2015 pivotal for finalizing universal climate change agreement, Ban tells Member States

Tokelau's low-lying Nukunonu Atoll, is vulnerable to the impacts of climate change.
UN Photo/Ariane Rummery (file photo)
Tokelau's low-lying Nukunonu Atoll, is vulnerable to the impacts of climate change.

2015 pivotal for finalizing universal climate change agreement, Ban tells Member States

This year is pivotal for global action on climate change, United Nations Secretary-General Ban Ki-moon said today in New York, emphasising that all the major advances of 2014 have set the stage for success in 2015.

“Our challenge now is clear: to finalize a meaningful, universal agreement on climate change,” Mr. Ban told Member States at a briefing on relevant progress as momentum builds towards a meeting to be held in Paris this December, when leaders are expected to reach a landmark treaty.

“Addressing climate change is essential for realizing sustainable development. If we fail to adequately address climate change, we will be unable to build a world that supports a life of dignity for all,” the Secretary-General warned.

Joining Mr. Ban at the briefing was President of the UN General Assembly, Sam Kutesa, as well as the Permanent Representatives of Peru and France, who organized the gathering.

Today's briefing follows the 20th Conference of the Parties (COP) to the UN Framework Convention on Climate Change (UNFCC), held in Lima, last December where Member States reached the “Lima Call for Climate Action”, paving the way for a new, ambitious and universally-binding climate agreement to be adopted in Paris (COP21) this December.

Talks in Lima are also said to have contributed to furthering negotiations during last week's Geneva Climate Change Conference, where Parties also delivered a comprehensive and balanced text.

“Recent months have seen strong progress on climate change. At the Climate Summit I convened last September, I said we needed 'all hands on deck.' I am pleased to say that this is indeed what happened: Governments, along with leaders of finance, business and civil society, came together to announce significant new actions that can reduce emissions and strengthen resilience,” said Mr. Ban.

The Secretary-General's September Summit also catalyzed “much-needed momentum” on climate finance. Public and private sector leaders pledged to mobilize over $200 billion by the end of 2015 to finance low-carbon, climate-resilient growth. And in Lima, in December, Parties built on earlier announcements by the European Union, China and the United States to reduce their emissions. They also launched the Lima Paris Action Agenda and pledged the $10 billion needed for the initial capitalization of the Green Climate Fund.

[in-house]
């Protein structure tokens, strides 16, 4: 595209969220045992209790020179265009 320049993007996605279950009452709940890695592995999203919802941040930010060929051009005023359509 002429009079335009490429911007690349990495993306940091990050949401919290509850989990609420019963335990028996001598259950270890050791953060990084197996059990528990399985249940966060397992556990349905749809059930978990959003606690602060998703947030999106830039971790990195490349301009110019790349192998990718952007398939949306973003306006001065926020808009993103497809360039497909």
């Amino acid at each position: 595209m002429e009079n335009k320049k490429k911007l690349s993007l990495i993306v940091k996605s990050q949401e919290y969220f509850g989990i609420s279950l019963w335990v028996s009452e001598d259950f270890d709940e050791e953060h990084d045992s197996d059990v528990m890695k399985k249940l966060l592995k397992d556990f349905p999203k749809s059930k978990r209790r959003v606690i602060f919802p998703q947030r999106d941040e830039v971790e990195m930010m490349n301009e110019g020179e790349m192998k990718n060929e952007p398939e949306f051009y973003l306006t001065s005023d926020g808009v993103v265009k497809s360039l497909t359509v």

The Secretary-General underscored that 2015 is particularly crucial for several landmark meetings: COP21 in Paris in December to adopt a universal text on climate change; UN special summit in September to adopt a global development agenda; financing for development conference in July in Addis Ababa, to renew commitment to global development; and next month's gathering in Sendai, Japan, to strengthen framework on disaster risk reduction.

To that end, Mr. Ban urged all pledging countries to deliver their contributions as soon as possible. “Climate finance is critical, not only for catalyzing action, but for building the political trust needed to reach a universal agreement in Paris,” he said, emphasizing that developed countries need to set out a clear trajectory for achieving the goal of mobilizing $100 billion per year by 2020. And resilience must be strengthened, especially in the small island states and least developed countries.

“We have no time to waste, and much to gain by moving quickly down a lower-carbon pathway. All countries must be part of the solution if we are to stay below the 2 degrees Celsius temperature rise threshold,” the Secretary-General said.

Also delivering remarks today, Assembly President Kutesa called on Member States to build on the “constructive spirit” that prevailed in Lima and Geneva to reach consensus on both the content and the legal nature of the final agreement.

“To successfully reach this objective, strong and sustained political will is of vital necessity,” he added, reiterating that climate change is one of the key priorities of his 69th General Assembly: a session which is striving to shape the post-2015 development agenda, financing for development, as well as a new global framework on disaster reduction.

Negotiations for all these pertinent issues must be “mutually reinforcing,” Mr. Kutesa explained, noting that his high-level event on climate change to be held on 29 June is an opportunity to ensure the necessary focus and momentum are maintained. “I encourage Member States to participate in this event at the highest political level to convey a strong message on the critical importance of the negotiation process.”

The international community must demonstrate its commitment toward delivering a final agreement in Paris that improves lives, promotes achievement of sustainable development, protects the environment and preserves our planet's integrity, he added.

“As we make the final push toward Paris, it is abundantly clear that expectations are high. The world is watching with great anticipation to see how we respond to this historic opportunity to shape the future of our planet,” Mr. Kutesa emphasized.